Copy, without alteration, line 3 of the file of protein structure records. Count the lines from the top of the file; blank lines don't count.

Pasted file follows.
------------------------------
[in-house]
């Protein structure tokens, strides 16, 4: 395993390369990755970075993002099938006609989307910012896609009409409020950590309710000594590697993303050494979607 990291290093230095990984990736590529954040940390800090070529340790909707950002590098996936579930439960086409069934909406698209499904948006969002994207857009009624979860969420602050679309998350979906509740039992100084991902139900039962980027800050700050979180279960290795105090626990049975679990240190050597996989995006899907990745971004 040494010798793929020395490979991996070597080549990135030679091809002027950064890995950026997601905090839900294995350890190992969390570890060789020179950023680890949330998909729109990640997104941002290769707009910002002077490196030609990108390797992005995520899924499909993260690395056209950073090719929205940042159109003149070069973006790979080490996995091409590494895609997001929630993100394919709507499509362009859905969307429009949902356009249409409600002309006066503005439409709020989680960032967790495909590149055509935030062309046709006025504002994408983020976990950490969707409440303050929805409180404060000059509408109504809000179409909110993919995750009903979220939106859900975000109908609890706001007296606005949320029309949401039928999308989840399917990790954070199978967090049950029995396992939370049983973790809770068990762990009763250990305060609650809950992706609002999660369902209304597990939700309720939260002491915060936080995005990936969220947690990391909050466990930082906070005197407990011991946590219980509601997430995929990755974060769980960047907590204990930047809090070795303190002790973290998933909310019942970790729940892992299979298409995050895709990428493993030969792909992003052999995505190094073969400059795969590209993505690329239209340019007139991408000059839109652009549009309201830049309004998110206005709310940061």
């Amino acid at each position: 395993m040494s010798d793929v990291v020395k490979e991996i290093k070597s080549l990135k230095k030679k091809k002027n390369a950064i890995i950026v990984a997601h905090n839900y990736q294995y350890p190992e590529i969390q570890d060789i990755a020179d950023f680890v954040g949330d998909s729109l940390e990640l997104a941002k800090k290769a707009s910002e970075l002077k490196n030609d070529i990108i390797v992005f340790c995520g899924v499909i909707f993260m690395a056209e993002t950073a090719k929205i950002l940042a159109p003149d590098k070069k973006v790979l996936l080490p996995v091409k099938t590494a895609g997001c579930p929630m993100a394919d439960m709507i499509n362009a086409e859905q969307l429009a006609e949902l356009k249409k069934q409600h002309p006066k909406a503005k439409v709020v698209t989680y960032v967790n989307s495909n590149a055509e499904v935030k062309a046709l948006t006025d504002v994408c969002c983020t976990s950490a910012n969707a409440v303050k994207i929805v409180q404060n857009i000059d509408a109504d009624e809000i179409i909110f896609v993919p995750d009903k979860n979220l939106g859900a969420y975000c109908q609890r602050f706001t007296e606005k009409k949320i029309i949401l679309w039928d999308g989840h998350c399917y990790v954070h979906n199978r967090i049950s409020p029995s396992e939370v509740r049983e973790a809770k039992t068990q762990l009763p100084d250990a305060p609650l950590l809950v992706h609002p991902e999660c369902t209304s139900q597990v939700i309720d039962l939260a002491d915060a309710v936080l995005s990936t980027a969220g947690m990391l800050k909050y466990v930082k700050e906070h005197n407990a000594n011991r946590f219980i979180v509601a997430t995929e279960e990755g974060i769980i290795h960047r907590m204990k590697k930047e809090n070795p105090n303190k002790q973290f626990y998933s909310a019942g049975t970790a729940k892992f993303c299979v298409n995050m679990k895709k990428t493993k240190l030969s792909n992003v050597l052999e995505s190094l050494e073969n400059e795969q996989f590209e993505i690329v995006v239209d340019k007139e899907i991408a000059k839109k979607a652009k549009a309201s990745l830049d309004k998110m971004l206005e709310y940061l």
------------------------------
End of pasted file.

């Amino acid at each position: 395993m040494s010798d793929v990291v020395k490979e991996i290093k070597s080549l990135k230095k030679k091809k002027n390369a950064i890995i950026v990984a997601h905090n839900y990736q294995y350890p190992e590529i969390q570890d060789i990755a020179d950023f680890v954040g949330d998909s729109l940390e990640l997104a941002k800090k290769a707009s910002e970075l002077k490196n030609d070529i990108i390797v992005f340790c995520g899924v499909i909707f993260m690395a056209e993002t950073a090719k929205i950002l940042a159109p003149d590098k070069k973006v790979l996936l080490p996995v091409k099938t590494a895609g997001c579930p929630m993100a394919d439960m709507i499509n362009a086409e859905q969307l429009a006609e949902l356009k249409k069934q409600h002309p006066k909406a503005k439409v709020v698209t989680y960032v967790n989307s495909n590149a055509e499904v935030k062309a046709l948006t006025d504002v994408c969002c983020t976990s950490a910012n969707a409440v303050k994207i929805v409180q404060n857009i000059d509408a109504d009624e809000i179409i909110f896609v993919p995750d009903k979860n979220l939106g859900a969420y975000c109908q609890r602050f706001t007296e606005k009409k949320i029309i949401l679309w039928d999308g989840h998350c399917y990790v954070h979906n199978r967090i049950s409020p029995s396992e939370v509740r049983e973790a809770k039992t068990q762990l009763p100084d250990a305060p609650l950590l809950v992706h609002p991902e999660c369902t209304s139900q597990v939700i309720d039962l939260a002491d915060a309710v936080l995005s990936t980027a969220g947690m990391l800050k909050y466990v930082k700050e906070h005197n407990a000594n011991r946590f219980i979180v509601a997430t995929e279960e990755g974060i769980i290795h960047r907590m204990k590697k930047e809090n070795p105090n303190k002790q973290f626990y998933s909310a019942g049975t970790a729940k892992f993303c299979v298409n995050m679990k895709k990428t493993k240190l030969s792909n992003v050597l052999e995505s190094l050494e073969n400059e795969q996989f590209e993505i690329v995006v239209d340019k007139e899907i991408a000059k839109k979607a652009k549009a309201s990745l830049d309004k998110m971004l206005e709310y940061l």